Moreover, like the real price of oil, the real price of housing consistently reverts to the norm. In particular, housing prices have a strong tendency to rise when they have underperformed precious-metals prices. The graph illustrates how the real price of housing sticks to a steadily rising trend over the long haul, occasionally diverging from this trend but afterwards reverting to it. According to the same data, the real price of housing was 30% above its norm as recently as 2001.

Since that time commodity-price inflation has escalated, and nominal housing prices have lagged far behind. The graph suggests that housing prices are now 30% below their equilibrium in terms of the precious-metals benchmark. Any further decline in the ratio plotted in the chart would transcend the bounds of historical experience. The last time that housing prices underperformed the precious-metals market as dramatically as this was in the 1978-80 period, after which they bounced back dramatically.

We can also calculate from these data the average speed at which the real price of housing has historically converged toward its norm. It shows that norm reversion is virtually complete after three years.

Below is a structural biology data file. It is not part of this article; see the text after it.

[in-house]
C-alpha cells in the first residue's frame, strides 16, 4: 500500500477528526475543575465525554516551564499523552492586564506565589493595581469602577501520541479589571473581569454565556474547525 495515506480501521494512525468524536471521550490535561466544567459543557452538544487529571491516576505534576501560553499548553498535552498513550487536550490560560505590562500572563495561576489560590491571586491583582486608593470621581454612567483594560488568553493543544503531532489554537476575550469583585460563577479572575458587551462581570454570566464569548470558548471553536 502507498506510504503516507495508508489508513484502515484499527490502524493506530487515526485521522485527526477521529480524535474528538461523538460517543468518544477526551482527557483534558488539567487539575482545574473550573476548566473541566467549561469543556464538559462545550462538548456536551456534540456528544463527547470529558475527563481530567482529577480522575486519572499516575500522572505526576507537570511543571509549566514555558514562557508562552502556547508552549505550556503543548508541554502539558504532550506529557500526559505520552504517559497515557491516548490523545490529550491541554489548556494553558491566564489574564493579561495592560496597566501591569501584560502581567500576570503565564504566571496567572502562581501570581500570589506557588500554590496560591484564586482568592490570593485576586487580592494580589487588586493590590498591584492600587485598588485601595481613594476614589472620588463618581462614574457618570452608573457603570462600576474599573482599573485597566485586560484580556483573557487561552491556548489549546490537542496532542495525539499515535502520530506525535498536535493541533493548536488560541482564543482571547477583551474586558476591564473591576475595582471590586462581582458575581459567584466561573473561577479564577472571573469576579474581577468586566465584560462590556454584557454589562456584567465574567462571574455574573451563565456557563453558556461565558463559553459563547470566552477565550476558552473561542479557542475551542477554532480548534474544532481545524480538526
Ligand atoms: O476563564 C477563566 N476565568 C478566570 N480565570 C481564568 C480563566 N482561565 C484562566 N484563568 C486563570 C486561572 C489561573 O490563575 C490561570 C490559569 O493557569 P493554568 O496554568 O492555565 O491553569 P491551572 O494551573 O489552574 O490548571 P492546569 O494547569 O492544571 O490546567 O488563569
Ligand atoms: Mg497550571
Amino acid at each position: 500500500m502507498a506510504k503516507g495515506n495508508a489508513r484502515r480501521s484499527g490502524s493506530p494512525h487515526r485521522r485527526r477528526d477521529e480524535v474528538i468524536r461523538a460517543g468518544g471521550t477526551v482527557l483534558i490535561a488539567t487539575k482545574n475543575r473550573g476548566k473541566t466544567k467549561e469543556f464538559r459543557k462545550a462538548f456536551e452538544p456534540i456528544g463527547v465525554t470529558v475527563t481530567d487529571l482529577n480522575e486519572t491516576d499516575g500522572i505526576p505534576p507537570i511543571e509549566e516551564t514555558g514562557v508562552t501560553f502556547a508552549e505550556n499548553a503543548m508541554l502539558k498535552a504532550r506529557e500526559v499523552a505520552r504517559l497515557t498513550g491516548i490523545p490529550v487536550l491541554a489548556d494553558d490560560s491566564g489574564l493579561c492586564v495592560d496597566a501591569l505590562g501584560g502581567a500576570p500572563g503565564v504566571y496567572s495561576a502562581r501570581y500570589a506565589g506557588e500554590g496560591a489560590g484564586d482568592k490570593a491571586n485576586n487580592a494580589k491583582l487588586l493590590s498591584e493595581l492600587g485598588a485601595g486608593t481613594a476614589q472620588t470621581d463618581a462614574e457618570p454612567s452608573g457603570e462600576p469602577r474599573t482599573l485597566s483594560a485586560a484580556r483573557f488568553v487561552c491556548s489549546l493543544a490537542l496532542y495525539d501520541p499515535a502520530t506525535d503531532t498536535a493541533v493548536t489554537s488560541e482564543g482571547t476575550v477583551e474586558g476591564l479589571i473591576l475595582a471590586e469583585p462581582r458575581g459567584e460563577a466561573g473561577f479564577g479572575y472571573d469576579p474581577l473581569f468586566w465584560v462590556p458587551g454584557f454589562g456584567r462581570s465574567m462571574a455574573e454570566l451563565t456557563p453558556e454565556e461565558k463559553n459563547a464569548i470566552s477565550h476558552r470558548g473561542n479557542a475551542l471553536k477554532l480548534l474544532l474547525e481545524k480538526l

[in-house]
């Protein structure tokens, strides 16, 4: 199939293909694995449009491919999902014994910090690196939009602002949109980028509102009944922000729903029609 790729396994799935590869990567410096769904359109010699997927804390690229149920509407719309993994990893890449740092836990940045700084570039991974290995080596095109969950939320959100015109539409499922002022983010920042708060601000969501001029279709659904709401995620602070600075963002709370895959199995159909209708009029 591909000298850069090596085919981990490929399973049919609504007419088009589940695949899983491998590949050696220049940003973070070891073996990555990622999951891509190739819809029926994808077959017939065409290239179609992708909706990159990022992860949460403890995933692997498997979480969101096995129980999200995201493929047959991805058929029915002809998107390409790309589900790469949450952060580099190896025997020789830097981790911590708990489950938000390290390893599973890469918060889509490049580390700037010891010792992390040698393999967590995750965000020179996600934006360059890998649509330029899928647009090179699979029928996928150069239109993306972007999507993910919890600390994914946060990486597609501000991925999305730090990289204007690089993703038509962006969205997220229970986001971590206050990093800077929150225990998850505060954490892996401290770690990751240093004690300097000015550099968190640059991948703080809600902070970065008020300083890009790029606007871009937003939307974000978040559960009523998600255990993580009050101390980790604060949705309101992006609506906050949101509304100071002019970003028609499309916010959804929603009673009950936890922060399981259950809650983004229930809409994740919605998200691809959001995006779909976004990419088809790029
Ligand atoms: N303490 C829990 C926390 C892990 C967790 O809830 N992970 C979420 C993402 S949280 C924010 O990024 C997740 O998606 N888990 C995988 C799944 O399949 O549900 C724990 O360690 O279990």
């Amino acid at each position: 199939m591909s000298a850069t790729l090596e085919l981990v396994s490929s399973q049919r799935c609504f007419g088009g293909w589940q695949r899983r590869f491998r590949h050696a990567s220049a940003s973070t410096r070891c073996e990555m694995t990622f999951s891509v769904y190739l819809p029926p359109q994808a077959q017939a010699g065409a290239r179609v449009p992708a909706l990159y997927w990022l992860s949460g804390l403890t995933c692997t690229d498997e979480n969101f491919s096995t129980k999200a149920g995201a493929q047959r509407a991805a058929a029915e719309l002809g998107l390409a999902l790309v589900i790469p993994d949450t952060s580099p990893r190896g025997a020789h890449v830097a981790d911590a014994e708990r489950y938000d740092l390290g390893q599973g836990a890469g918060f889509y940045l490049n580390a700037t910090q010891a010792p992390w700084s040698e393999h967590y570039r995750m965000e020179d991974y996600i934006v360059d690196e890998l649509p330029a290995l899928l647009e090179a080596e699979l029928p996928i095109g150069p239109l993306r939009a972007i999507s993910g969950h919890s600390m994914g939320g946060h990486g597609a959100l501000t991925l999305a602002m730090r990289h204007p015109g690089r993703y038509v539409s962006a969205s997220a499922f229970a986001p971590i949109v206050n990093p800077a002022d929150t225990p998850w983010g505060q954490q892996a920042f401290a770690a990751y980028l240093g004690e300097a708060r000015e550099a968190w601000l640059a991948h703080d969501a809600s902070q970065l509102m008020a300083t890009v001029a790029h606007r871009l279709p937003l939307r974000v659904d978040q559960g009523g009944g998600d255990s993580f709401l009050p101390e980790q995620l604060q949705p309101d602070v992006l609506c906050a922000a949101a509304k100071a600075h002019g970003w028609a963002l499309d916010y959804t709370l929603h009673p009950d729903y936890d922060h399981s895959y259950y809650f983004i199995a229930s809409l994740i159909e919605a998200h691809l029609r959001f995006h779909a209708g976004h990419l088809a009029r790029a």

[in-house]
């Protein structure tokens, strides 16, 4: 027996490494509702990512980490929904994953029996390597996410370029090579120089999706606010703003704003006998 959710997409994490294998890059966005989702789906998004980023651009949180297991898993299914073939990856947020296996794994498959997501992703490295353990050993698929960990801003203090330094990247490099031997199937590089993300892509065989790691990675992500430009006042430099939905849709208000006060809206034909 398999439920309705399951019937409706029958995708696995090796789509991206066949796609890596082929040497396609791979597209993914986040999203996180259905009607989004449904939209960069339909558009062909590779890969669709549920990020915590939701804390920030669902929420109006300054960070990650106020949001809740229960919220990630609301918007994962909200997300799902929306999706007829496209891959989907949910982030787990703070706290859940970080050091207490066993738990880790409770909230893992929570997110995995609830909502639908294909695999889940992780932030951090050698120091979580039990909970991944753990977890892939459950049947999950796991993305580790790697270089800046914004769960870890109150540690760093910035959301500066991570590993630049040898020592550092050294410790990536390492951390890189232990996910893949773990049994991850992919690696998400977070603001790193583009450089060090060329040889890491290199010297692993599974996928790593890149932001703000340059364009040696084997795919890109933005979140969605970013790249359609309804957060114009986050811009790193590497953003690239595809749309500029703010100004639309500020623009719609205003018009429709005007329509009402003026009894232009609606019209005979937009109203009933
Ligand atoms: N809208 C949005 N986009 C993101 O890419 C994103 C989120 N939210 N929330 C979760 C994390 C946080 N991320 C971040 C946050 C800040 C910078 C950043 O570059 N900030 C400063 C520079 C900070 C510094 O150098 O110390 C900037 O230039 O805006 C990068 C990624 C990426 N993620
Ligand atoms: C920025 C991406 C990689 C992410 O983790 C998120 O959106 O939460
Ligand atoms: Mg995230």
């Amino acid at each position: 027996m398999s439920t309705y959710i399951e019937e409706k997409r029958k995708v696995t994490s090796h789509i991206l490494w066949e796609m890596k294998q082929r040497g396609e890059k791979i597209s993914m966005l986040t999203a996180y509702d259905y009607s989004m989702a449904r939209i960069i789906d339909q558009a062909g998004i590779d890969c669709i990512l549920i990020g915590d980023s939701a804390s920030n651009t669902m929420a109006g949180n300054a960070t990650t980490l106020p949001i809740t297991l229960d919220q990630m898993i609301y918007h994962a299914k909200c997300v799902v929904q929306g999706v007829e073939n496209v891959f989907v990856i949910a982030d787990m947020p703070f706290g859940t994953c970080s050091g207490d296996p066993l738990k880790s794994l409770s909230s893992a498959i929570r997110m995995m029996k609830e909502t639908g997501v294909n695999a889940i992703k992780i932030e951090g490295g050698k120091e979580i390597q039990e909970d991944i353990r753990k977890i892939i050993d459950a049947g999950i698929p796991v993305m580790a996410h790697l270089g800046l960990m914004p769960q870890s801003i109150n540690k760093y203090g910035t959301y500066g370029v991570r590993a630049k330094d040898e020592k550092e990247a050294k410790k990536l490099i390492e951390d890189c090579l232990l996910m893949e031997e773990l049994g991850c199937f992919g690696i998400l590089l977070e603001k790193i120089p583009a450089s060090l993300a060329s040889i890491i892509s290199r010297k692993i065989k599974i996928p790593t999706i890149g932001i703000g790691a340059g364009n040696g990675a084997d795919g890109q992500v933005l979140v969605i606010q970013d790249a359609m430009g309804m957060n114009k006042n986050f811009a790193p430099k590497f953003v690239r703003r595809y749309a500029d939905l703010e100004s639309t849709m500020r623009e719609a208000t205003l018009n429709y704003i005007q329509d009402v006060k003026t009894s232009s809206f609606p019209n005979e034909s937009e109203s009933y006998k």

All of these various empirical reasons challenge the popular view that housing prices will remain weak because they are in the throes of a "correction" from "bubble" levels. On the contrary, housing prices are weak only in the sense that, after outperforming commodity prices in the late 1990s, they have fallen behind since 2001. History suggests that housing is significantly undervalued, and nominal housing prices have a lot of catching up to do over the next few years.

Housing prices are thus much less enigmatic than they seem. The nation's wealth and its permanent income are growing consistently, and housing is the largest of all the capital asset vehicles in which wealth can be lodged. At the national level, housing prices are not bounded by the growth of wages or other forms of conventional income. Nor are they subject to "irrational" booms or busts. Instead, they respond perfectly rationally to inflationary forces that drive other capital assets and commodities. The real value of housing is much more stable than the currency unit in which housing prices are expressed.

Mr. Ranson is president of H.C. Wainwright & Co. Economics Inc.